Will ICD-10 End the Paper Superbill?

To a regular person, the idea of doing away with something called a superbill might sound alluring. I, for one, would love to trash the supersized energy bill I received after running my air conditioner throughout the month of August in Phoenix. For healthcare providers, however, the term “superbill” has a whole different meaning: it’s “a form used by medical practitioners and clinicians so they can quickly complete and submit the procedure(s) and diagnosis(s) for a patient visit for reimbursement,” explains the American Academy of Professional Coders (AAPC).

Many ICD-10 prep resources—including ICD10forPT—have encouraged providers to create ICD-10 versions of their current ICD-9 superbills, an exercise that:

  1. Helps practitioners get comfortable with navigating the ICD-10 code set, and
  2. Produces a helpful ICD-10 resource specific to each individual practice.

But while converting your ICD-9 superbill to ICD-10 is a great way to learn the ICD-10 ropes, it definitely shouldn’t be your only training activity. Furthermore, keep in mind that paper superbills won’t carry nearly as much weight in the post-ICD-9 world. In fact, relying on a superbill to guide your practice’s coding decisions likely will be a losing strategy with ICD-10. Here’s why:

1. Many ICD-9 superbills contain general codes.

In the interest of saving space, most superbills feature a hefty portion of “unspecified” or “not otherwise specified” ICD-9 codes. And while those codes might be enough to generate payment now, they’re just not going to cut it after the big switch. After all, one of the driving forces behind the move to ICD-10 is the global call for greater detail when coding patient diagnoses. For that reason, “ICD-10 requires you to code to the highest possible level of specificity,” explains this blog post. But mapping one general code to another defeats the purpose of the transition—and, more importantly, puts your practice at risk for denied payments.

2. Crosswalking tools often map ICD-9 codes to non-specific ICD-10 equivalents.

For the superbill conversion strategy to work well in practice, you’d need to find a single ICD-10 code to sub in for each ICD-9 code. And I hate to be the bearer of bad news, but you don’t have a snowball’s chance in the Sonoran Desert of doing that—at least not in a way that would meet the aforementioned specificity standard. In fact, in many cases, the quest to find a one-to-one match for a fairly specific ICD-9 code will actually lead to a less-specific ICD-10 code. The AAPC offers the following example to illustrate this point: CMS’s crosswalk maps the ICD-9 code 845.00, Sprained/strained ankle, unspecified, to both S93.409A, Sprain of unspecified ligament of unspecified ankle, initial encounter, and S93.409D, Sprain of unspecified ligament of unspecified ankle, subsequent encounter. “However, this is incomplete because it does not include a code for a strained ankle,” the article points out.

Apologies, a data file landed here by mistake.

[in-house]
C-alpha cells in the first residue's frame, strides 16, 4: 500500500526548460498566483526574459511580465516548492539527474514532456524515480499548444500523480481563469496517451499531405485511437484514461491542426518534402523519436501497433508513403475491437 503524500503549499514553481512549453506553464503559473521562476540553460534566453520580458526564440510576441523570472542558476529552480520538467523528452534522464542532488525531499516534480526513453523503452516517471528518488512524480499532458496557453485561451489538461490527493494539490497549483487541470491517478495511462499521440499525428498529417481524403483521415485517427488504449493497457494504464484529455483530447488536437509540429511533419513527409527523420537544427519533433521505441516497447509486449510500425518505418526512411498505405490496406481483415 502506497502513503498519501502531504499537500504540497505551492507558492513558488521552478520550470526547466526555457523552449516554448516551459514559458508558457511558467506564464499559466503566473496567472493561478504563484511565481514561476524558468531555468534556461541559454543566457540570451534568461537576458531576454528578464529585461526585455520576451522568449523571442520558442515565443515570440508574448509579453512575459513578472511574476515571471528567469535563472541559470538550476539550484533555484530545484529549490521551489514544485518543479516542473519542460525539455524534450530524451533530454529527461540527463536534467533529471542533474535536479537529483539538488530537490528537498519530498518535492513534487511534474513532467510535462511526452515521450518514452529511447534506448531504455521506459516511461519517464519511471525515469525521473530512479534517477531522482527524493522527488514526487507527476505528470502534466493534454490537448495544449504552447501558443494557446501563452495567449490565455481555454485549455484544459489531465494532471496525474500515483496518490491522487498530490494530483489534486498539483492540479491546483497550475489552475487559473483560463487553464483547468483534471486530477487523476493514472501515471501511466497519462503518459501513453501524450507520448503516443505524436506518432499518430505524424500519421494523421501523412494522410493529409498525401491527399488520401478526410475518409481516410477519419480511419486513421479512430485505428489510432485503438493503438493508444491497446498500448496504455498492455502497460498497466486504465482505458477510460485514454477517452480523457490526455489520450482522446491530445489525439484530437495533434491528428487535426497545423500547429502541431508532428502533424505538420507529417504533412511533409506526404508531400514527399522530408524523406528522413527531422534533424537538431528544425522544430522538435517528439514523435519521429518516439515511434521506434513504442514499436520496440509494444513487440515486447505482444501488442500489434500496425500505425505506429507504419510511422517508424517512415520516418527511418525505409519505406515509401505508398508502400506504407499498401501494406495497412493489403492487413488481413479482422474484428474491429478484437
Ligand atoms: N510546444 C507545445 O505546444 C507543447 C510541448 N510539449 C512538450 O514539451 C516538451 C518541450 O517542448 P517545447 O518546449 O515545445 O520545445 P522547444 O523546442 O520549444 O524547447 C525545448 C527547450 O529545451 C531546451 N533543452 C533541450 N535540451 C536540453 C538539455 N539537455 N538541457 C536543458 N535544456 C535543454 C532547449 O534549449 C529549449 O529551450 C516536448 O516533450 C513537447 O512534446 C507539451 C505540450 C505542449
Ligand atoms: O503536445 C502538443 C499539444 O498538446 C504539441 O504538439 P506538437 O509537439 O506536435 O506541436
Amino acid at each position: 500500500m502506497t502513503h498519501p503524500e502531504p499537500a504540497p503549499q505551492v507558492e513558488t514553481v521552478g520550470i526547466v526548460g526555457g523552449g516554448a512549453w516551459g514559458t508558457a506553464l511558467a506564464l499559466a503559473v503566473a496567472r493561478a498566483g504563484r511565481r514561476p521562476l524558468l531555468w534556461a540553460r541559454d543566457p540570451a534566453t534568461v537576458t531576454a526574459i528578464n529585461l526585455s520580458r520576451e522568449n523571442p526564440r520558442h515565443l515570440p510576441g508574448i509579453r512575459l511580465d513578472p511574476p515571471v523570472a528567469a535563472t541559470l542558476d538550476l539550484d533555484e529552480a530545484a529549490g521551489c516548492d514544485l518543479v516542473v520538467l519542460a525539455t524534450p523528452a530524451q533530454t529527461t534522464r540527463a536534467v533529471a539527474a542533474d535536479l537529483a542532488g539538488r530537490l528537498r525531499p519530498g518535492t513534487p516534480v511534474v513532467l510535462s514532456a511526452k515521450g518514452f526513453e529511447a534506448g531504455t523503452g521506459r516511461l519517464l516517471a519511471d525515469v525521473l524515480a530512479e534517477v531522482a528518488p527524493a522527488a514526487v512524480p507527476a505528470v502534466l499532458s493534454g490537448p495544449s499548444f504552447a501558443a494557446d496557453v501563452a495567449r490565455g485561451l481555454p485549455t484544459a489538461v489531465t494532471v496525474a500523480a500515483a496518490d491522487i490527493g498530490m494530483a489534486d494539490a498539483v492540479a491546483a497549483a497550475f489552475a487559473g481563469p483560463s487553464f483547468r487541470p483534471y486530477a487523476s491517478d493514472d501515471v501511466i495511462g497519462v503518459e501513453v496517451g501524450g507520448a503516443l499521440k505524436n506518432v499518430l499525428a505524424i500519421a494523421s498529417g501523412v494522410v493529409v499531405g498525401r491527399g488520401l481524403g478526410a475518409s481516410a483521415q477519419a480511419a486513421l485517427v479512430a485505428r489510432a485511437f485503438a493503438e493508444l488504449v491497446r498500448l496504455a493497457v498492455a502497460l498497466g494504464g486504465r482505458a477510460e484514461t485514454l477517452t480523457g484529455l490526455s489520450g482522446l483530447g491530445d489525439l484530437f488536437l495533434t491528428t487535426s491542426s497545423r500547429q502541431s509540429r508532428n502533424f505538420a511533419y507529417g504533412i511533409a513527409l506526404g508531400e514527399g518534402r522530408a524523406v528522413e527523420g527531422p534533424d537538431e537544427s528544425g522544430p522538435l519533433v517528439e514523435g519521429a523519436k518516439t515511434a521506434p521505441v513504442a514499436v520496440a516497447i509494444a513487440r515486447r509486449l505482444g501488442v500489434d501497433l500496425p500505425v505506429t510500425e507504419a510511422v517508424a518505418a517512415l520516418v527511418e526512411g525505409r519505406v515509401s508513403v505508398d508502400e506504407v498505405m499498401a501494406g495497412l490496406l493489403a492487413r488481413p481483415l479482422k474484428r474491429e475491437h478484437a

3. More coding specificity means more codes.

Superbills are meant to be quick resources, and the ones currently in use probably don’t have enough room to accommodate all relevant ICD-10 codes. That’s because, as this ICD10forPT article states, “…for each ICD-9 code, there could be dozens—sometimes even hundreds—of possible ICD-10 equivalents.” And there’s no way to know which one to use until you have a real, live patient in front of you, because you’ll need to have a complete picture of the patient’s situation in order to select the code that most accurately represents his or her specific diagnosis. So, while your incumbent superbill might fit nicely on one page, your ICD-10 version could explode to nearly ten pages—or even more. As Gayl Kirkpatrick, a solution sales executive for 3M HIS Consulting Services, tells Government Health IT in this article, “We took a two-page superbill in ICD-9 and translated that into ICD-10…It became a 48-page superbill.”

4. Paper is so last-millenium.

The transition to ICD-10 represents a huge step forward for the entire US healthcare industry. This is the code set of the future (of the present, actually—after all, we’re the last major country in the world to take the ICD-10 plunge). It’s not just about us; it’s about collecting and analyzing data to raise the bar for patient care on a global scale. And to do that, we have to move away from the paper systems of old and embrace the technology that will usher us into a new age of health care. Who needs a printed list of codes when they have innovative, intuitive coding tools at their fingertips—tools that allow them to approach coding in a wholly patient-centric way? When you think about it that way, paper just can’t compete.

 

While paper superbills probably won’t disappear as fast as popsicles at an Arizona summer picnic, they will become less useful—and less reliable—come October 1. Looking for a better way to streamline diagnosis code selection? Click here to see a solution that puts paper superbills to shame.